A wedding and an unsuccessful trip out to see wild elephants; as well as some plumbing and rainwater harvesting. Taking it easier on our 8th day in Kenya.
First there was some glue/welding of the old rainwater harvesting pipes, so good old fashioned plumbing. No more rainwater had gathered in the collection tanks as it didn’t rain last night.Some of the young people who come through here don’t live at KACH, there is a technical college which teaches to official standards on the premises. Students from here put on a pretend wedding so that the catering students could practice mass catering. It was great fun and everyone was in a great mood, playing weddings.
People dressed in their finery as guests and the bride and groom really went for it, someone even played the part of a pastor for the occasion!.
The groom was picked up from town and his family party went to collect the bride from the hairdressers (there is a hairdressing school here at KACH). This is a very traditional part of the proceedings and there has to be agreement between the two mothers before the bride in her dress is allowed out. She was then transported in the van to the ‘church’ (actually the dining room) Everywhere was decked out with tinsel and balloons.
We all sat on either side of the room according to whether from the bride or groom’s families. There were bridesmaids and a best man and women.
To start, an assistant berated us for not looking happy enough, he got everyone to sing and dance to cheer us up!
The ‘pastor’ delivered the service with the aid of notes and every time there was a gap he praised and was joined by the congregation. More singing and dancing in our seats.
Eventually, the ‘marriage’ was complete and we all went outside to where there was the cake ceremony and the giving of presents. Due to the heat, this was punctuated by bangs, because the balloons kept exploding.
We ate the wedding food as well as cake and everyone danced, among much laughter.
Later we were given a proper introduction to the work of IPI/KACH by Enoch, who met Dr K (as most people here refer to Dr Karambu Ringera who founded the community home and who is it’s guide) while he was studying in US.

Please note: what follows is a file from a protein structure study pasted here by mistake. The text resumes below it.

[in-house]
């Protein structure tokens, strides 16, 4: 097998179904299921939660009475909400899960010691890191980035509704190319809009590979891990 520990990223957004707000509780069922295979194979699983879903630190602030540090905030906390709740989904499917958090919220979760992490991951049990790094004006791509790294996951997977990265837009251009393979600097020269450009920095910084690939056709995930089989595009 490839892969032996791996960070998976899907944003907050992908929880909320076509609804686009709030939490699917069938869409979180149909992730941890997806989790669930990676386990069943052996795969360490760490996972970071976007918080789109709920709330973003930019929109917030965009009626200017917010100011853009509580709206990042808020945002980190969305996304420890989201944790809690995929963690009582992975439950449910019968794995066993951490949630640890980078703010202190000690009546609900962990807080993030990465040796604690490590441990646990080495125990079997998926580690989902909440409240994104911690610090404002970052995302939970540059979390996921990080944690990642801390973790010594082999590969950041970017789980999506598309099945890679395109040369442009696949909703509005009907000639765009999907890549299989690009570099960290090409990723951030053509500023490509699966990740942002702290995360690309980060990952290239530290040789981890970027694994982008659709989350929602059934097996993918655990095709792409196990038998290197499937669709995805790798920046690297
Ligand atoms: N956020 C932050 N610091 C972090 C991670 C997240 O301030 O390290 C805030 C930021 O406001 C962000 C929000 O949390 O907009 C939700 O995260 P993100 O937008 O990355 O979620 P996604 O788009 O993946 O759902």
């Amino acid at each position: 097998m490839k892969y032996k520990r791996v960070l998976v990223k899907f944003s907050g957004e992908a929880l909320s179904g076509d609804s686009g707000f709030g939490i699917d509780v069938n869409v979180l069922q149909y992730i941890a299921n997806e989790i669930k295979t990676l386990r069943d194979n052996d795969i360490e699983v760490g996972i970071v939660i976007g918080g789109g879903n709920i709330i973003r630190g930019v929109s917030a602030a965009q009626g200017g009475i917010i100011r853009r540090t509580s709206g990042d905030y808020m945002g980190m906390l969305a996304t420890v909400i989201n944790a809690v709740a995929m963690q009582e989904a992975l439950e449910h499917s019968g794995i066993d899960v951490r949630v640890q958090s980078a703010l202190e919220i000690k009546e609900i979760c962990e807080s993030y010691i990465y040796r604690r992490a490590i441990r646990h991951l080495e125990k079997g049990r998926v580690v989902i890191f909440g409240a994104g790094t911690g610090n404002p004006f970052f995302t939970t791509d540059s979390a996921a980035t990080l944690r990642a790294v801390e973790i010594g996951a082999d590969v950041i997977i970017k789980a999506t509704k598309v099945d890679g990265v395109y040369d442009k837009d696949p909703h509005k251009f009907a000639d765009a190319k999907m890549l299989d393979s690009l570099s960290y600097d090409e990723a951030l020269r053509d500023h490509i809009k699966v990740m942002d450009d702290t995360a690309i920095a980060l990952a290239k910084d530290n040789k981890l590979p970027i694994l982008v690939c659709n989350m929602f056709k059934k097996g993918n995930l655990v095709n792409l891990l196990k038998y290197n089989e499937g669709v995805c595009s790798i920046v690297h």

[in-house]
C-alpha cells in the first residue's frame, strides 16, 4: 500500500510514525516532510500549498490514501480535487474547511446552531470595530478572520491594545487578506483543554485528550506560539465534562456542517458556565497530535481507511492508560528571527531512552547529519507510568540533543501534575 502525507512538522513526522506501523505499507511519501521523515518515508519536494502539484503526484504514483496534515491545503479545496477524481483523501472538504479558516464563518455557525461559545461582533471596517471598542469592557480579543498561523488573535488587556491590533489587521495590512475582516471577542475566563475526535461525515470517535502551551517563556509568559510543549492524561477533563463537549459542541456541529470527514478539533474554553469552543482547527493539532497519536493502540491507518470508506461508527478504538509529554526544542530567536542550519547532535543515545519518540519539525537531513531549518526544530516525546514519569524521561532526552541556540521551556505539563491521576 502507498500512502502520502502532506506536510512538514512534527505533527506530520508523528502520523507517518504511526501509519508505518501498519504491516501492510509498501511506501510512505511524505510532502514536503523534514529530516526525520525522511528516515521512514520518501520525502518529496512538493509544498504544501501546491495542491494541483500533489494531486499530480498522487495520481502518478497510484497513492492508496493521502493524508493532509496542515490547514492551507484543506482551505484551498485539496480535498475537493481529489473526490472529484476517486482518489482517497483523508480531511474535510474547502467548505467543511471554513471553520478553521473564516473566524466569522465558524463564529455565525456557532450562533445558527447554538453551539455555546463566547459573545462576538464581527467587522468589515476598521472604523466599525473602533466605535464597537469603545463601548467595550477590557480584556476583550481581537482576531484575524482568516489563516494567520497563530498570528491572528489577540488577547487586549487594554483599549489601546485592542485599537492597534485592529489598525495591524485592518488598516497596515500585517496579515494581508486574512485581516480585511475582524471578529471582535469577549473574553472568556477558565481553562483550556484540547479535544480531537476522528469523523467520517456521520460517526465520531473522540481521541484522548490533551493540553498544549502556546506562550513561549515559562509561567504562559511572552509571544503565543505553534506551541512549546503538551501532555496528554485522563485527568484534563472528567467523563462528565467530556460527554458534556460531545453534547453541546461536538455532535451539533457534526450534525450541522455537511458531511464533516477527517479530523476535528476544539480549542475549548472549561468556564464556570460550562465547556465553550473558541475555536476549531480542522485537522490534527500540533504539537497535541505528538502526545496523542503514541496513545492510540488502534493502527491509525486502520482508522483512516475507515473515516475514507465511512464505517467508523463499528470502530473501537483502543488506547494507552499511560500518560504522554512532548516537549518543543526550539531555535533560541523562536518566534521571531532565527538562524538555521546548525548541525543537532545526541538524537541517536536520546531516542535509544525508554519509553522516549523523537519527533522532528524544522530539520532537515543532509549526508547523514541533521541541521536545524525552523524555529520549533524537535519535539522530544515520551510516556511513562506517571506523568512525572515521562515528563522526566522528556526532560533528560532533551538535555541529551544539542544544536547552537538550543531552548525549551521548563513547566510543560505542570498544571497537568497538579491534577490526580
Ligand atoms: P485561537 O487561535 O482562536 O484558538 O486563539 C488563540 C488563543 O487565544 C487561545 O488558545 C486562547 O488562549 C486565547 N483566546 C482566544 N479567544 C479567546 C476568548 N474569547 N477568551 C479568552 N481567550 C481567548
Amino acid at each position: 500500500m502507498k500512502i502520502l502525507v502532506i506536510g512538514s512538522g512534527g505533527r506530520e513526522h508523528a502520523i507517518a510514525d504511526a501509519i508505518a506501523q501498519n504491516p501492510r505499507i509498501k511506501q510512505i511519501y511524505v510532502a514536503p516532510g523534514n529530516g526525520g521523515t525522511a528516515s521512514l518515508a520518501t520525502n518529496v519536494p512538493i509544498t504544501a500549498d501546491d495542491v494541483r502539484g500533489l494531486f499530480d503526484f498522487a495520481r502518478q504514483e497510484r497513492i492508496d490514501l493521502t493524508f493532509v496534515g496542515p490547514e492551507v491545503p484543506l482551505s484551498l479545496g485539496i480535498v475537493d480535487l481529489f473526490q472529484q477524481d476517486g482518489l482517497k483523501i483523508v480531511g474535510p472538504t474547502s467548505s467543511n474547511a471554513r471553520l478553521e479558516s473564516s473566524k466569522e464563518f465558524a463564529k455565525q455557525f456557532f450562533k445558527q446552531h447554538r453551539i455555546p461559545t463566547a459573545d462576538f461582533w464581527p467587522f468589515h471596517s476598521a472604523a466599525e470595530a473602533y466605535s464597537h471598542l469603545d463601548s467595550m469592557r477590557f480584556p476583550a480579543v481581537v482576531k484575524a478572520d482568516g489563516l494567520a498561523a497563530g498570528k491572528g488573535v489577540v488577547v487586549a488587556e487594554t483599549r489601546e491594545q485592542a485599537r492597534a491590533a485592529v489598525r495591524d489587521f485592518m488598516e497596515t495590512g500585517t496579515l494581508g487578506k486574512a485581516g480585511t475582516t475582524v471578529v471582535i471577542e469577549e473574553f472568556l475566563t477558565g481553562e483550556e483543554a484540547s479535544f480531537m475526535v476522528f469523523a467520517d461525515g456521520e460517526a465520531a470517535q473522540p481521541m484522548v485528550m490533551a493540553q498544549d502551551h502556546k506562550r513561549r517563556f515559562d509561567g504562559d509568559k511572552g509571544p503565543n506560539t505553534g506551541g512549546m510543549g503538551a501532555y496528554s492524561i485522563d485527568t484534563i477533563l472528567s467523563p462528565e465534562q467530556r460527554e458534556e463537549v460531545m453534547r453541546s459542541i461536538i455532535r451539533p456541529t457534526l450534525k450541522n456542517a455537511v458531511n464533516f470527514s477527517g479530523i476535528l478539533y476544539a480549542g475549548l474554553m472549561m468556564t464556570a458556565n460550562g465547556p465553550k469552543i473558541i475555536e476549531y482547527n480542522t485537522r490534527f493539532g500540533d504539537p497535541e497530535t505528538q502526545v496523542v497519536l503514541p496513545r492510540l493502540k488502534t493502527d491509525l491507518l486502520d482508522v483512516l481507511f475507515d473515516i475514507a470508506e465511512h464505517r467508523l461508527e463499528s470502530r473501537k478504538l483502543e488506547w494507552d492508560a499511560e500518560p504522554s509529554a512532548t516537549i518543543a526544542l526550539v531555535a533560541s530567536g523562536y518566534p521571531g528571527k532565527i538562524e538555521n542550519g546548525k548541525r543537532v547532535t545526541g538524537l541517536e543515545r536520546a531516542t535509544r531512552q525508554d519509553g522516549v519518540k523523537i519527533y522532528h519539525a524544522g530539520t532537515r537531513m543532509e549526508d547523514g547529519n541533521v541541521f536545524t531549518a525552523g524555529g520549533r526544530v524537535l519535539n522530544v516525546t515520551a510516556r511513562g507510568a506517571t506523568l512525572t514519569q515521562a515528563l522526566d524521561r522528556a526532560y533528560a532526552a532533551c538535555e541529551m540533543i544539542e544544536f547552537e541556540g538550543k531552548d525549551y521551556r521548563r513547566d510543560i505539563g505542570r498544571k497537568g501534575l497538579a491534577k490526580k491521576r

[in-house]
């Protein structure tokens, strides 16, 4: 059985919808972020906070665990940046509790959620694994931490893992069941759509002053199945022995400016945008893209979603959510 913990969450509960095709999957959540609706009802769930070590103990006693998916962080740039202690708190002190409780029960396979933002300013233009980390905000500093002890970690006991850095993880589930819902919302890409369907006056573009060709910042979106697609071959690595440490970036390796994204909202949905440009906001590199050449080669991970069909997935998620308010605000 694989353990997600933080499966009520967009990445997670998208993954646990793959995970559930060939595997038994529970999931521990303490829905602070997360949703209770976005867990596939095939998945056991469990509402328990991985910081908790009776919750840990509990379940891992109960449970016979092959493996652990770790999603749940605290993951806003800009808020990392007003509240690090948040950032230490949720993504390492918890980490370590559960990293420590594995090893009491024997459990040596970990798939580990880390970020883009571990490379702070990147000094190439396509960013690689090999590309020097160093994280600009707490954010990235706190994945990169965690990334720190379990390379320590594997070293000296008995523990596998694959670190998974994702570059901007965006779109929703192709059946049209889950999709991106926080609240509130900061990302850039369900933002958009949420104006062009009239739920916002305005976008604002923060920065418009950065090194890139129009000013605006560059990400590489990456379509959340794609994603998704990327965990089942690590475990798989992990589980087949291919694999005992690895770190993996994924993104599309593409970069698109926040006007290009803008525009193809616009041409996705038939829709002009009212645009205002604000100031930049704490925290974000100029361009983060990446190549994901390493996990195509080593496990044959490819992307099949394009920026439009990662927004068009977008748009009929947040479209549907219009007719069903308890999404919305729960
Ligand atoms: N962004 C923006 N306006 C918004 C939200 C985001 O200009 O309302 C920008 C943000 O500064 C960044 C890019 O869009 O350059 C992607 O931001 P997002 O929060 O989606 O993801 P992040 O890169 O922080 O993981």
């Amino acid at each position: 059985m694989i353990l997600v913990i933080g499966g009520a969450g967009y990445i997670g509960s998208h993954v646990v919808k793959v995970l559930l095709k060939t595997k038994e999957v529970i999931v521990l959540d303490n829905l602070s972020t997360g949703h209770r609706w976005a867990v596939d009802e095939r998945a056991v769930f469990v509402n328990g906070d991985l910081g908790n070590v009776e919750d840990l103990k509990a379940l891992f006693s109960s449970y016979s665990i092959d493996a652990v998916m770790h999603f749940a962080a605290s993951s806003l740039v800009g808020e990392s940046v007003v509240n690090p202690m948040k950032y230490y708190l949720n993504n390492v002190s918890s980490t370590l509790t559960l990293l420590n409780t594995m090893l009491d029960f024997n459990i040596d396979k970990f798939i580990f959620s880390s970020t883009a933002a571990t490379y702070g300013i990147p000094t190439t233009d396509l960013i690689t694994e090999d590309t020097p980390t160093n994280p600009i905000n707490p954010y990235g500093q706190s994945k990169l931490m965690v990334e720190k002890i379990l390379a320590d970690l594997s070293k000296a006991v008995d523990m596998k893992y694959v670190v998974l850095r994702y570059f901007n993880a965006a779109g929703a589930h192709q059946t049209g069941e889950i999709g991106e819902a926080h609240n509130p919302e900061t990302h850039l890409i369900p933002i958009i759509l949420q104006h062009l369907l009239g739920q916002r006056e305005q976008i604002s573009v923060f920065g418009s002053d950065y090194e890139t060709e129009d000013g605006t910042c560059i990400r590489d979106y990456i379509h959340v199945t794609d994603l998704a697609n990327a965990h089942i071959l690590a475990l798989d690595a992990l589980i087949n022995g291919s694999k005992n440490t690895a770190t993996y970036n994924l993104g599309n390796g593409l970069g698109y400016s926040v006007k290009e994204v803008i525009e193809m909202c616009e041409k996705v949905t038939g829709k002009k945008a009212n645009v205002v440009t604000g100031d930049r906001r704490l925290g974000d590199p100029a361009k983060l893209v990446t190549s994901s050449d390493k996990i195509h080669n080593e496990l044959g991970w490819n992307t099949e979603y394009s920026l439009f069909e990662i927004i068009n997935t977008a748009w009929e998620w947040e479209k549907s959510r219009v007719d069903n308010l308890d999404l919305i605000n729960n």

The work is highly holistic, ensuring that wherever possible the children who live at the Community Home maintain as much contact as possible with their birth families. Support is given to those families so that whenever possible children can return, if only for school holidays and Christmas, but sometimes, permanently.
Young people from the Community Home and wider community are supported through the technical college and for exceptional students (again from the Community Home and the wider community) there is the Scholars Scheme, which funds some young people who do exceptionally well through university. Joy is one of these scholars and is completing her degree at the University of Surrey, although right now, luckily for us, she is here.
Many of the children who live within the Community Home do exceptionally well at school, some gaining results previously believed to be impossible to achieve!
Outreach work is carried out in the local communities and teaching of the holistic methods used here is carried out in other communities throughout Kenya and further afield. This is part of the reason Dr K is currently touring US, taking the methods proven here, there.
Plans are afoot for replicating the system once this community is 90% sustainable. This March it was 55% sustainable, now, in October, it is 60%, so it won’t be long in coming!.
We finished the day by going out at dusk to try to see elephants in their natural habitat. We drove around and stood, peering out into the forest darkness to see them for around an hour. The place we picked was where they had broken through the fence on Sunday when they came onto the farmers’ lands and trampled crops – which is what we heard.
However, they did not oblige. It was pleasantly cool though.